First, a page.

New Hampshire House Approves Civil Rights Holiday, Leaves Off King’s Name
CONCORD, N.H. (AP) _ The state House voted to create a paid holiday in honor of civil rights on the same day as the federal Martin Luther King Day, but left King’s name off the measure.
Lawmakers voted 243-105 on Thursday to establish the holiday on the third Monday in January, the same day the federal government and 48 states honor King’s Jan. 15 birthday.
The Senate could vote to send the bill to Gov. Judd Gregg as early as next week. Gregg has said he will sign it.
Gregg argued against having both a civil rights holiday and a Fast Day because it would mean two paid holidays that taxpayers would have to pay for. He suggested a Sunday holiday, but the House rejected it.
Arizona and New Hampshire are the only states without a paid holiday for state workers that honors King. King supporters have tried unsuccessfully for 12 years to name a holiday for the civil rights leader killed in Memphis, Tenn., in April 1968. The Senate passed legislation this year naming the holiday after him, but lacked support for it in the House.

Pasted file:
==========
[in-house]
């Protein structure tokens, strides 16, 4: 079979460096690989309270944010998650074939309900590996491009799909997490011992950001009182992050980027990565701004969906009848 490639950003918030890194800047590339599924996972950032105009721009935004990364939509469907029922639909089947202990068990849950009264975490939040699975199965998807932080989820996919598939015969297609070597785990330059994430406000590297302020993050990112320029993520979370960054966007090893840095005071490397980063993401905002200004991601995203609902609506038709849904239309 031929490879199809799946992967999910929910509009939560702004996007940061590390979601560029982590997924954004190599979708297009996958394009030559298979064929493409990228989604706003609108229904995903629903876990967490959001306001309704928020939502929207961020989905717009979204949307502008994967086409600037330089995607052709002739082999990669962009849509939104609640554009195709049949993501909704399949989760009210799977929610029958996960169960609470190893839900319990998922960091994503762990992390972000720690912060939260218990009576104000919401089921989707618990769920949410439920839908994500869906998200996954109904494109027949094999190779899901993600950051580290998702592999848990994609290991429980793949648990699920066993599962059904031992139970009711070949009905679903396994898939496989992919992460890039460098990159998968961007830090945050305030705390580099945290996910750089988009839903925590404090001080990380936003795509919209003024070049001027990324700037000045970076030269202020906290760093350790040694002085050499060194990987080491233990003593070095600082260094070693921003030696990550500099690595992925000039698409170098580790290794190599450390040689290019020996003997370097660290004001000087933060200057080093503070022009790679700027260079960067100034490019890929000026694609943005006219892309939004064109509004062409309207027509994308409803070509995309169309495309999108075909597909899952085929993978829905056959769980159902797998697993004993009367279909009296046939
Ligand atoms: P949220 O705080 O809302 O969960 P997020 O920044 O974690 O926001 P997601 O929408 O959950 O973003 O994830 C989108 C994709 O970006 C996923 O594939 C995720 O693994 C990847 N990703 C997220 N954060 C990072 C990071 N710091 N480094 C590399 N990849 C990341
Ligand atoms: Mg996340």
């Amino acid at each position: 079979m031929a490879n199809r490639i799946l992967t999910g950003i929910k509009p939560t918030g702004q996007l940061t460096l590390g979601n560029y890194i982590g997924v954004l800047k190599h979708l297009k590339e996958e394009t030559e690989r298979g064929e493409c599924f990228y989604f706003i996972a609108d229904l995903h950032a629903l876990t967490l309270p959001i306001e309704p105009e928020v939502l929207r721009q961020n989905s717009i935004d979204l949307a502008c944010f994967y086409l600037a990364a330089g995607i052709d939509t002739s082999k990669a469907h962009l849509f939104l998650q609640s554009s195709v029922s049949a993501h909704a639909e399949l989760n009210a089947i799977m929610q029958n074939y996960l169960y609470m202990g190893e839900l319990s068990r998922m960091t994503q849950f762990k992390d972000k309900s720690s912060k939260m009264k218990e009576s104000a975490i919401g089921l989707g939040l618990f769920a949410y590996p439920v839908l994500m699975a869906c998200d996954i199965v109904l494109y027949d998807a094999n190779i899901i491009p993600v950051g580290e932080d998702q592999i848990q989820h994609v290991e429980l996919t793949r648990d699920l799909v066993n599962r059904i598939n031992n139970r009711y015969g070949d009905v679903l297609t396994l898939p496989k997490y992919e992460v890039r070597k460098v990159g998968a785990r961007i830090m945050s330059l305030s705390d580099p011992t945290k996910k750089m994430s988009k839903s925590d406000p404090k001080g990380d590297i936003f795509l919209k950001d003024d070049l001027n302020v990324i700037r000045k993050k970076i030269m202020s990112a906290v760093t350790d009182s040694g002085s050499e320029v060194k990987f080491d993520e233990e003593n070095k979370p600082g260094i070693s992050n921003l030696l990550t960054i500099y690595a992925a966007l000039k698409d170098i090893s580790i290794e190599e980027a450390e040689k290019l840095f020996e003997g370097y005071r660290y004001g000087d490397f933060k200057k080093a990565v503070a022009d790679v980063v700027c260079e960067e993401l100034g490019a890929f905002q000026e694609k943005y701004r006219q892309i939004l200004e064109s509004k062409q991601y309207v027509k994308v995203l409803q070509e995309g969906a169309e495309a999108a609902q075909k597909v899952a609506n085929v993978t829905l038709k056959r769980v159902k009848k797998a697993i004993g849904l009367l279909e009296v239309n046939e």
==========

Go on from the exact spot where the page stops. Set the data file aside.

Some representatives said it was important not to single out any one person who fought for civil rights. And some opponents of including King’s name alluded to his stand against the Vietnam War and allegations of marital infidelity and plagiarism.
″We saw no way to get it passed with his name,″ said Rep. Lionel Johnson, past state president of the National Association for the Advancement of Colored People.
Rep. Jacquelyn Domaingue, who offered Civil Rights Day as a compromise, said after the vote that it’s time for New Hampshire to put the issue to rest and ″put into practice what they fought and died for, and that’s social justice.″
Some King supporters argued that leaving his name off diluted the meaning of the observance.
″The question was and still is whether New Hampshire will join the federal government and 48 other states in celebrating the vision, the value and the leadership of a great American who inspired thousands of ordinary people to do extraordinary things,″ Rep. Deborah Arnesen said.
Other lawmakers opposed replacing Fast Day because it is the state’s only unique holiday.
″It reminds us of our roots as an English colony,″ Rep. Shawn Jasper said.
Fast Day started in 1681 when the colonial government commanded citizens to pray and fast for the recovery of the New Hampshire’s colony’s ailing first governor, John Cutts. Cutts died, but the fast day lived on.